Interest in the November camp continues to build! We’ve got a much better variety of teams being represented this year.

I see that the Portland teams have merged….I think that is great. I hope there will be room for all coaches from both teams, although sometimes that can be a challenge, merging staffs. Hopefully they’ll make it down to San Diego in November as well, to work with and against some of their Seattle sisters.

Wednesday, September 9, 2015

This and That

Or, to borrow from my friend Mikal Black, “scattershooting” after this first week of collegiate football……

First of all, I’d like to announce three coaching confirmations for the RS Football Camp….one is a popular returnee, OL coach Billy Hughes Jr. of the Dallas Elite. Coach Hughes does a great job with his OL and has a real knack for communications and getting his players to remember what he’s trying to get across. I’ve very excited that he’ll be joining us again this year!

Our next confirmation is a “rookie” to us, but he should be well-known among those in the know of the women’s game, and that is the Head Coach of the Seattle Majestics, Scott McCarron. In our quest to bring the best available coaches in, Coach McCarron enthusiastically accepted our invitation. Anyone who has played the Majestics know that they are a classy organization from top to bottom, and that their defense in particular is a tough, physical bunch. We are very much looking forward to sharing the field with Coach McCarron.

Finally (for this week anyway), Coach Nate Benjamin will join us from the Phoenix Phantomz. Coach Benjamin is very well known to us on the Surge staff, as he’s been coaching with us off and on since 2003. He was our defensive coordinator both years that San Diego won national championships, in 2007 and 2012. In addition to his long tenure in the women’s game, he’s also coached for almost 20 years at the high school level, including San Diego powers Lincoln, Vista and Point Loma. Most recently, he was the head coach of the West Coast Lightning before moving to Arizona with the Phantomz. It’s always a good time when Coach Benjamin joins us on the field, and I think that the OL/DL competitions will definitely be ramped up now!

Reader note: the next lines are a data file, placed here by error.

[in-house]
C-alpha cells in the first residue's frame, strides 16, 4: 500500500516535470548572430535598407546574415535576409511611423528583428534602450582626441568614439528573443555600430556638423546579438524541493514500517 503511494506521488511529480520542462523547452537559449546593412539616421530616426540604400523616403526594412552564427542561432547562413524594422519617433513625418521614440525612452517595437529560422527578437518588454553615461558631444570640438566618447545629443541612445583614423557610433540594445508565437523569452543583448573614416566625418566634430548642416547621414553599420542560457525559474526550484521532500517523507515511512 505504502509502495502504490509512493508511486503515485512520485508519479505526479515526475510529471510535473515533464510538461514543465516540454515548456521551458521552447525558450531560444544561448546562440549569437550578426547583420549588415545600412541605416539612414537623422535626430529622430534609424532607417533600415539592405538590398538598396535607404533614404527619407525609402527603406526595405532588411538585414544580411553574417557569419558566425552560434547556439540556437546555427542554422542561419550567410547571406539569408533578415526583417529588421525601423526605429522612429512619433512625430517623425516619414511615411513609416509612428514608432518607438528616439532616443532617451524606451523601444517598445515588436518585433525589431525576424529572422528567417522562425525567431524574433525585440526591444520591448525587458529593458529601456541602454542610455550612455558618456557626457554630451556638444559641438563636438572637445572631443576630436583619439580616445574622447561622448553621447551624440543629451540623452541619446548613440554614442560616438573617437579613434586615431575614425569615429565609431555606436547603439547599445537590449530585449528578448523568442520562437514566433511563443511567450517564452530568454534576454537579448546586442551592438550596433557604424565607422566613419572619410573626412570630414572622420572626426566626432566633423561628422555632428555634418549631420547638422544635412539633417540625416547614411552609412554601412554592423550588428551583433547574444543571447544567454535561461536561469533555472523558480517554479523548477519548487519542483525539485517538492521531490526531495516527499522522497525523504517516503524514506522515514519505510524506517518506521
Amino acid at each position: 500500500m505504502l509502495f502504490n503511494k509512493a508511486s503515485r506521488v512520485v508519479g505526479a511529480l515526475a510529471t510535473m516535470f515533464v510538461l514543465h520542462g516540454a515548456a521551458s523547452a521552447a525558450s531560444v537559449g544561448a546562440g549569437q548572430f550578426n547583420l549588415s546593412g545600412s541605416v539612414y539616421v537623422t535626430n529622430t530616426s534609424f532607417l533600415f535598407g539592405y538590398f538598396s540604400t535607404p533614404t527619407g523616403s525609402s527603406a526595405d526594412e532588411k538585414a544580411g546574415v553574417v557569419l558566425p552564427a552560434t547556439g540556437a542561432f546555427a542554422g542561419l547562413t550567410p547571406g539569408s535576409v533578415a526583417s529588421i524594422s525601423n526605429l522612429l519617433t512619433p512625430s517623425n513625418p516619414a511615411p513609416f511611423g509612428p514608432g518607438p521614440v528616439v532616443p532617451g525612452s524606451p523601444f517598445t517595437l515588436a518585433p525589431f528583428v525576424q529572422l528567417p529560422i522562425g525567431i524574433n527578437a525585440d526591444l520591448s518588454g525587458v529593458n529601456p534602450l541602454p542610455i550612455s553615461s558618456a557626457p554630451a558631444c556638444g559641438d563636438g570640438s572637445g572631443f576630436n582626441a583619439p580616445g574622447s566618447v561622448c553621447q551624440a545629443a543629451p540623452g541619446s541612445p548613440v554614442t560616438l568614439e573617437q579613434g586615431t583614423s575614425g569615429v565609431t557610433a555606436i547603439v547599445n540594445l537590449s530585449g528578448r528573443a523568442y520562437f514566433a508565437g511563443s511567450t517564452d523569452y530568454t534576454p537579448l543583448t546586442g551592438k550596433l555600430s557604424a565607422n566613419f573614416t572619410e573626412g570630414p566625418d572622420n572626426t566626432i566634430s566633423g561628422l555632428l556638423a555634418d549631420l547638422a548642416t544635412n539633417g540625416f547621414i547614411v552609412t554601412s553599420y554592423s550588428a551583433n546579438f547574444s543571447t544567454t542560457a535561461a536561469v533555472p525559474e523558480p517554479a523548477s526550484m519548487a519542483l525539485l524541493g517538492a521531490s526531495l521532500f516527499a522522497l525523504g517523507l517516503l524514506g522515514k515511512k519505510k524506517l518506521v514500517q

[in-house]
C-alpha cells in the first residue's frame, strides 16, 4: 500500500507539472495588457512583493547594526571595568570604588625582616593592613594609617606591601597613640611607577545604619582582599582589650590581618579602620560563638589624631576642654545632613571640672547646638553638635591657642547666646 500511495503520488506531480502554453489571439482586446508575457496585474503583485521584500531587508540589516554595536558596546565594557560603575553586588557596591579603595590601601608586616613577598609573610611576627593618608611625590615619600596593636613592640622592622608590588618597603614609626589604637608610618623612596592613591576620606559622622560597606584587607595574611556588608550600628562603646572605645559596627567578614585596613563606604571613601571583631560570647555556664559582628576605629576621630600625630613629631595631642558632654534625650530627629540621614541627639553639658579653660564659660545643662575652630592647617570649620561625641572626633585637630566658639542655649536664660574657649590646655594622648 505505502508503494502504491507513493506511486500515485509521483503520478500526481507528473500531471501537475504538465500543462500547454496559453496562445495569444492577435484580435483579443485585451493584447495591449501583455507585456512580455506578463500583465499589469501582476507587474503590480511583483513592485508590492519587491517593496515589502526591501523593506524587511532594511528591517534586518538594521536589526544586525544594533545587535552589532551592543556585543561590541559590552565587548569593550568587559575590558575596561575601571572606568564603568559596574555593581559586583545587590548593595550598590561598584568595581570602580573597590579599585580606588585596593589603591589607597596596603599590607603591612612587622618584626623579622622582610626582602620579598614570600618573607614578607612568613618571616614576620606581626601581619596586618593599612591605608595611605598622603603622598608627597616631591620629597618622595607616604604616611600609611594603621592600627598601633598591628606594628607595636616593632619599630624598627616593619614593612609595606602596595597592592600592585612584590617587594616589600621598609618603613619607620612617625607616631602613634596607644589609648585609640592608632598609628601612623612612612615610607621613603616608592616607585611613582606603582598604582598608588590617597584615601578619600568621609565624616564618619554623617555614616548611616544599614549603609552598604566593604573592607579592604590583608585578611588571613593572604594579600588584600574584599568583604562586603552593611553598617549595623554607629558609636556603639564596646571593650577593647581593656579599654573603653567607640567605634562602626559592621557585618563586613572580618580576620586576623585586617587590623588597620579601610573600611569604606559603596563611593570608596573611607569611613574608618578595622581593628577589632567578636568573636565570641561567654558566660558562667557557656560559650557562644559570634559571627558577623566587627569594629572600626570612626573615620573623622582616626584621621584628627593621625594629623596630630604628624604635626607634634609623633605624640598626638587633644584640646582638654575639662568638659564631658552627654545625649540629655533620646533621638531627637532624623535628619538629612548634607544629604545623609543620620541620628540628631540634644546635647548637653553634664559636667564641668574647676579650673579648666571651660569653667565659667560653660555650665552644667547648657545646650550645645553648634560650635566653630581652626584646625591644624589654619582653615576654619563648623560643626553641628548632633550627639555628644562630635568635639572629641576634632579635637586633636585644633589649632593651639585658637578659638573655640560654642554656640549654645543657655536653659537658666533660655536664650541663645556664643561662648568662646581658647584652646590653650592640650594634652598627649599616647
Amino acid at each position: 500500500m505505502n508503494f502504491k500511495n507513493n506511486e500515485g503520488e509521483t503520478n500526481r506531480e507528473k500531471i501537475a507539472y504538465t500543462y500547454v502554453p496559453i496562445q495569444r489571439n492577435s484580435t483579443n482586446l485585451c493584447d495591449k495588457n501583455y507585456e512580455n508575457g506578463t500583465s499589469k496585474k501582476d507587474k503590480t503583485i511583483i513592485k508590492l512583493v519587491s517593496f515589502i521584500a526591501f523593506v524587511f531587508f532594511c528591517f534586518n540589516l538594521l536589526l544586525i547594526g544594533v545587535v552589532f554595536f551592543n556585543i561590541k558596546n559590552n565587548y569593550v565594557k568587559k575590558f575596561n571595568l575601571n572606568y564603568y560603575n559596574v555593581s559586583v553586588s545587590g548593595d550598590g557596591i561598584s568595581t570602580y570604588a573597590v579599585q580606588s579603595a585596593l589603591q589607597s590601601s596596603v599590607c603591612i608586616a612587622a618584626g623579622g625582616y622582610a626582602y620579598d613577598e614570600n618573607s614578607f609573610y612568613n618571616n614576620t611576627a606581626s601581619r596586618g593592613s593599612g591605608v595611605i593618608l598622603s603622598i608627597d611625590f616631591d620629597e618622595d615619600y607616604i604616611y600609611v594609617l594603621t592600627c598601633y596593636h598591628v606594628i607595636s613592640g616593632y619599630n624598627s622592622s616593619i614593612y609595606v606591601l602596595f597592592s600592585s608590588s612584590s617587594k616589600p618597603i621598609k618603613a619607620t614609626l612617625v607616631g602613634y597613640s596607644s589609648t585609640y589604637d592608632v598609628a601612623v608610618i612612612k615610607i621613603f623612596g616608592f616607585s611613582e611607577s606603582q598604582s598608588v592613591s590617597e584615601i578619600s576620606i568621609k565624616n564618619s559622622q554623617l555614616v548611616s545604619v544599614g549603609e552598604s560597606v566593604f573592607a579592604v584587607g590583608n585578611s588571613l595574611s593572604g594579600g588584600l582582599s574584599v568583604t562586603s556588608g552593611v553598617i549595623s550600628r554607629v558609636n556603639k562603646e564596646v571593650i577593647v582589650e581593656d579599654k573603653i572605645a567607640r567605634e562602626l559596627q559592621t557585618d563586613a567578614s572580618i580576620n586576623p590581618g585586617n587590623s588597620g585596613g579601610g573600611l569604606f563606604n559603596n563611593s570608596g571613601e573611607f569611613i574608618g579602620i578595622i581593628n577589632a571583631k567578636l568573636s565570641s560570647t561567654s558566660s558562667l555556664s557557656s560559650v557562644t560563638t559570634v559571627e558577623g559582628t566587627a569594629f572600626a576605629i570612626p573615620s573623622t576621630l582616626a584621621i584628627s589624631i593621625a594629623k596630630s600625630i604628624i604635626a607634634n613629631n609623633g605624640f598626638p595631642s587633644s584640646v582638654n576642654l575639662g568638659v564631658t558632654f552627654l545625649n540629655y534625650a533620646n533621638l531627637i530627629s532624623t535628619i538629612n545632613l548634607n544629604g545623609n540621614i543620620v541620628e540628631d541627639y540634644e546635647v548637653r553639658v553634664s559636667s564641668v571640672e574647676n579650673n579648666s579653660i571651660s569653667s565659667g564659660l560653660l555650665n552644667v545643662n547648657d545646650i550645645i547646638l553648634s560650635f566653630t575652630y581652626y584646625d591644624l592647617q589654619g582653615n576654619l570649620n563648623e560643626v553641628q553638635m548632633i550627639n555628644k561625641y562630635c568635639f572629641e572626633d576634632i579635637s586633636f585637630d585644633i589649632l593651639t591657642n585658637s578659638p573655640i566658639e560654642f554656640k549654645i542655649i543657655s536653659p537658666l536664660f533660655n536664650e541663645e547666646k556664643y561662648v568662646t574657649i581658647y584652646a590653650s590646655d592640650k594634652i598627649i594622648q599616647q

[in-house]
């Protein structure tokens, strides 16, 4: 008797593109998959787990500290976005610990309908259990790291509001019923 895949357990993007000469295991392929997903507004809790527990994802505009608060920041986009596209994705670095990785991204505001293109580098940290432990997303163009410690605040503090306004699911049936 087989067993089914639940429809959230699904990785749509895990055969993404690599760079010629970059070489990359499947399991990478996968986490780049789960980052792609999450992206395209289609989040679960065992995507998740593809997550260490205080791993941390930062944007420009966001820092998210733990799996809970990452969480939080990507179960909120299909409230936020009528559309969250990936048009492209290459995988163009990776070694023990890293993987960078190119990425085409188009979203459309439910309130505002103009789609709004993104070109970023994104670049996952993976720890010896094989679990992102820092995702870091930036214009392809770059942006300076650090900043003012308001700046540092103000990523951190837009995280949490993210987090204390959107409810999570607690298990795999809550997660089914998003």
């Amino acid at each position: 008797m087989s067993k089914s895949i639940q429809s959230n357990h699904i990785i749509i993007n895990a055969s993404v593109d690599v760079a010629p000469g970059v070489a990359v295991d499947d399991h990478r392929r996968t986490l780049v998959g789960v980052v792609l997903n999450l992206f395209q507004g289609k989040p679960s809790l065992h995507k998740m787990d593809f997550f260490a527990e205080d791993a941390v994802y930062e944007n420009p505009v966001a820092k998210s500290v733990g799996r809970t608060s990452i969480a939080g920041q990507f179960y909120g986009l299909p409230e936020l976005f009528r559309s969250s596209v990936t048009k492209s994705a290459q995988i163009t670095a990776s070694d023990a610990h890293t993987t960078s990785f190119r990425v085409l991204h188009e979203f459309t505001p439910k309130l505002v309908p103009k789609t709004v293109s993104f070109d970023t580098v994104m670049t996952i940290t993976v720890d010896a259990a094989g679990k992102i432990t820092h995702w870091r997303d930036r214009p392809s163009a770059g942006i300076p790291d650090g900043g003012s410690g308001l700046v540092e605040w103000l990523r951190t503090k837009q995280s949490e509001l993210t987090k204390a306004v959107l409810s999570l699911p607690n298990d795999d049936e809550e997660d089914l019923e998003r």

Those three coaches join the already announced Angel Rivera III, the defensive back coach of the Dallas Elite. Coach Rivera is hands down one of the best I’ve seen at his position. He was with us at last year’s camp, and I know the players I spoke to can’t wait for him to be back. In addition to his DB coaching, he is also an expert on speed and agility training.
We plan to have more coaches announced soon, so stay tuned!

Was watching my favorite college team Saturday night, Texas A&M. They have a phenomenal young defensive end, Myles Garrett. He’s fast and strong….but mostly really, really fast off the ball. However, as so often happens, when the announcers were describing his play and the problems he caused for the left tackle across from him, they ignored the problem the LT created for himself. Some OL coaches disagree with me on this, and that’s OK, but the easiest adjustment to me would have been to put the LT in a two-point stance. Now, I get that that may not be your preference from a philosophical standpoint – you may want to continue to emphasize the advantage and power you get in your run game from a three point stance. I get that, I really do. But when you’re in the middle of the game, and your kid is just getting abused (not to mention the abuse your QB is taking), why not try something different? Put him in a two-point every play….it isn’t like he was exactly driving Garrett off the ball in the run game either. But especially once you compare the amount of times that you ran at Garrett to the number of times you dropped back to pass, I think you can see where the main point of emphasis should have been.